University scrambles to reform after 2 free speech lawsuits

Kennesaw State University is facing two separate lawsuits alleging discrimination against conservative students, and the school’s boss is demanding corrective action.

“As you know, two lawsuits have been filed against Kennesaw State University within two weeks alleging systematic failures of [KSU] administrators to understand and apply law and policy in your student affairs division,” University System of Georgia Chancellor Steve Wrigley wrote in a letter to KSU President Ken Harmon in March.

“I find these allegations extremely troubling and am directing you immediately to conduct an assessment of that unit,” he continued, adding, “You need to lead systemic, fundamental improvement of some very basic functions within student affairs, and I expect this to begin today.”

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In February, the Alliance Defending Freedom (ADF) filed a lawsuit against KSU on behalf of Ratio Christi, a Christian student group that claims administrators repeatedly confined its expressive activities to a tiny “free speech zone” that constitutes just 0.08 percent of the campus.

According to ADF, the university does not have specific guidelines regarding expressive activity, leaving school officials free to restrict activities they deem “controversial.”

On March 5, ADF filed another lawsuit against KSU, this time on behalf of the school’s Young Americans for Freedom (YAF) chapter, challenging the legality of “security fees” the school charged YAF for an event featuring conservative commentator Katie Pavlich.

The lawsuit also objects to a four-tiered classification for student organizations, likewise subject to administrative caprice, which affects which areas of campus a group can use and how much funding it can access.

“A public university is supposed to be a marketplace of ideas, but that marketplace can’t function properly if officials can charge a group ‘security fees’ just because they don’t like what the group is saying, or if officials can provide funding and the best locations only to those sharing ideas that they prefer,” said ADF Legal Counsel Travis Barham. “Kennesaw State’s byzantine speech policies allow officials to place student organizations into an arbitrary caste system of superiors and inferiors, and to assess security fees that numerous courts in other cases have routinely declared unconstitutional.”

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In response to Chancellor Wrigley’s letter, KSU conducted an internal review of its Division of Student Affairs that acknowledged numerous failings requiring corrective action, which Harmon forwarded to Wrigley with his personal endorsement, saying, “I concur with the recommended corrective actions listed in the report, and Kennesaw State University will implement those starting today.”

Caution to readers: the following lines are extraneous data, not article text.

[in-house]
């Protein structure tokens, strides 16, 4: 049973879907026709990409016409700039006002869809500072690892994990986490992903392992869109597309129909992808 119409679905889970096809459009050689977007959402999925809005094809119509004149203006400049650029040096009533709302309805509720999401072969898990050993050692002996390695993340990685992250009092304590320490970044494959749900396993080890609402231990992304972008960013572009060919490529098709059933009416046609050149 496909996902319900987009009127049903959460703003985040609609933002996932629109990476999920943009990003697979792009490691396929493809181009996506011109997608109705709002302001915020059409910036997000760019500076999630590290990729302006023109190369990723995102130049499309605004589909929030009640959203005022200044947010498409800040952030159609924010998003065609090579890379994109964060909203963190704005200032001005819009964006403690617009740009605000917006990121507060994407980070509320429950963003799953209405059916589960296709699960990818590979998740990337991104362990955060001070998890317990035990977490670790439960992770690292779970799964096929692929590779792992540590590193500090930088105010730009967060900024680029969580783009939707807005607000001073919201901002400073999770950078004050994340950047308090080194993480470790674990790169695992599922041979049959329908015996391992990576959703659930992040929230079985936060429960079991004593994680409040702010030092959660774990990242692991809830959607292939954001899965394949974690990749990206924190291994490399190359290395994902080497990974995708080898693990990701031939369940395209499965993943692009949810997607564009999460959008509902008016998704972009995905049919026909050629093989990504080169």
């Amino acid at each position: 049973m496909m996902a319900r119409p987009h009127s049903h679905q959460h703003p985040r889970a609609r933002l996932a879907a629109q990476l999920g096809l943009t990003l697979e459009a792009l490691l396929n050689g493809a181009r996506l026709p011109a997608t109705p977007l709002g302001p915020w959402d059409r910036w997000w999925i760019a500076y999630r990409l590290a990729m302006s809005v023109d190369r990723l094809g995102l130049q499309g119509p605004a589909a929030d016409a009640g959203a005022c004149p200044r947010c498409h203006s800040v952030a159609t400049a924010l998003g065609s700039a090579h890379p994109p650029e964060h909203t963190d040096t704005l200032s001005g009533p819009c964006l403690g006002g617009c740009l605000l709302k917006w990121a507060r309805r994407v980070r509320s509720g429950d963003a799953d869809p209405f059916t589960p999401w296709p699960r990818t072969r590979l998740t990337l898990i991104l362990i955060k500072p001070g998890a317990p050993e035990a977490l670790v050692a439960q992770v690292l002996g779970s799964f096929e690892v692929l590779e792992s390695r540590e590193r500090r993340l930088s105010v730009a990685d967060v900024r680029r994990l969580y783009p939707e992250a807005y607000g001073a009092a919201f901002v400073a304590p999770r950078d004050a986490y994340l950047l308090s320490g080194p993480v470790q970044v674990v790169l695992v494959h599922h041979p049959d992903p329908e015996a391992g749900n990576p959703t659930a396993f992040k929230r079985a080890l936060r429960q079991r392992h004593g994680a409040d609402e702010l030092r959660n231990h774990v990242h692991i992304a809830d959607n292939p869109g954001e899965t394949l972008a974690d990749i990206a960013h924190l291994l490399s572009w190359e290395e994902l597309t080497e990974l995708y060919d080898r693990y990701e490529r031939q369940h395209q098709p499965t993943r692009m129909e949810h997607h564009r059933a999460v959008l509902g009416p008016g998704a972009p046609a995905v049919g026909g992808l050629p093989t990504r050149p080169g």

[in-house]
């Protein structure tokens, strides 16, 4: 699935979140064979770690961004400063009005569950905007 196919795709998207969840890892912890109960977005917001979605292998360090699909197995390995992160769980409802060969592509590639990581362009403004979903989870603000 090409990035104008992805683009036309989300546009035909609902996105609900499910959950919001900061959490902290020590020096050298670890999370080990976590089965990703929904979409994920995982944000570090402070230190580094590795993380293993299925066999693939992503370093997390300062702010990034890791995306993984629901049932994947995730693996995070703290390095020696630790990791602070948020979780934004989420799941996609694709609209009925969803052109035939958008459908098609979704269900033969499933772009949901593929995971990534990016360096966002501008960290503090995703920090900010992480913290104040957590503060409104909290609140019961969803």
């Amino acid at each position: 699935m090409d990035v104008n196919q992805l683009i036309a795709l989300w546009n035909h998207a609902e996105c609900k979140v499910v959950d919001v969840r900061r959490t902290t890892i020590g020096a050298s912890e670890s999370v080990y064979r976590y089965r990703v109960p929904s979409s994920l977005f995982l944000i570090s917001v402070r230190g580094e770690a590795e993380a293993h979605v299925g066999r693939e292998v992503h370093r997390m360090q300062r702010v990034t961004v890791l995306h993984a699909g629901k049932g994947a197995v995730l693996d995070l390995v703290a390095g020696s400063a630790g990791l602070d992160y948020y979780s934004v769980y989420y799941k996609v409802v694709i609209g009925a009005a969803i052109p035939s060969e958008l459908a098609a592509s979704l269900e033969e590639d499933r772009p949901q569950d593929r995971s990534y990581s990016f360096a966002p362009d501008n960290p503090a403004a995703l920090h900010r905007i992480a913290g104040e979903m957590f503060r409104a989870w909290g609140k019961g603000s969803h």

The document concedes, for instance, that several KSU policies “were not specific enough to prevent potentially subjective decisions,” including the four-tiered classification system and security fee guidelines.

In addition, the investigation revealed that “training and guidance on compliance with the freedom of expression and speech policy and the law have not been provided to all employee levels within Student Affairs, particularly those with front line, day to day engagement with students and groups.”

The investigators offer a lengthy list of recommendations to address those shortcomings, starting with an external review by higher education experts. They also suggest revising the problematic policies exposed by the ADF lawsuits, as well as instituting “ongoing compliance monitoring” to ensure policies are properly advertised and implemented by administrators.

“Campus-wide education on free speech focusing on policies and practices that need enhancement should be implemented,” the document advises, adding that “specific training on how the Board’s Policy on Freedom of Expression and free speech rights should be provided to all Student Affairs staff who engage with RSOs.” 

Similarly, it notes that “security fee estimates provided to organizations should clearly state that the estimate can be discussed with Public Safety, and that any disagreement about a proposed security fee may be appealed to the Chief of Police.”

Although the review “did not uncover evidence of a concerted effort by Student Affairs staff to discriminate against specific student constituencies,” KSU determined that “the lack of oversight, training, and compliance allowed an environment to develop that did not mitigate such an eventuality.” 

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Even as the school pursues its own reforms, however, Republican State Rep. told The Marietta Daily Journal that he plans to “hold some hearings on this vile, discriminatory policy of allowing different tiers of second-class and third-class and fourth-class students,” comparing it to the days of segregation.

“I’ve been telling people you can’t set up these groups and give them special treatment as student organizations. This really is a throwback to the segregation of the Sixties. This is lunch counter stuff,” he declared. “There’s four tiers of student organizations with Christians and conservatives at the bottom and LGBT at the top? Can you imagine if that was turned on its head and it was an African-American organization at the bottom? 

“There’s a pesky little Equal Protection thing and they’ve overreached,” he concluded. “I’m going to snuff it out. There’s going to be one tier of student organization, and it’s going to be called equal.” 

CORRECTION: A previous version of this article incorrectly stated that the second lawsuit was filed on behalf of Young Americans for Liberty (YAL). The article has been corrected to reflect that the suit was filed on behalf of Young Americans for Freedom (YAF).

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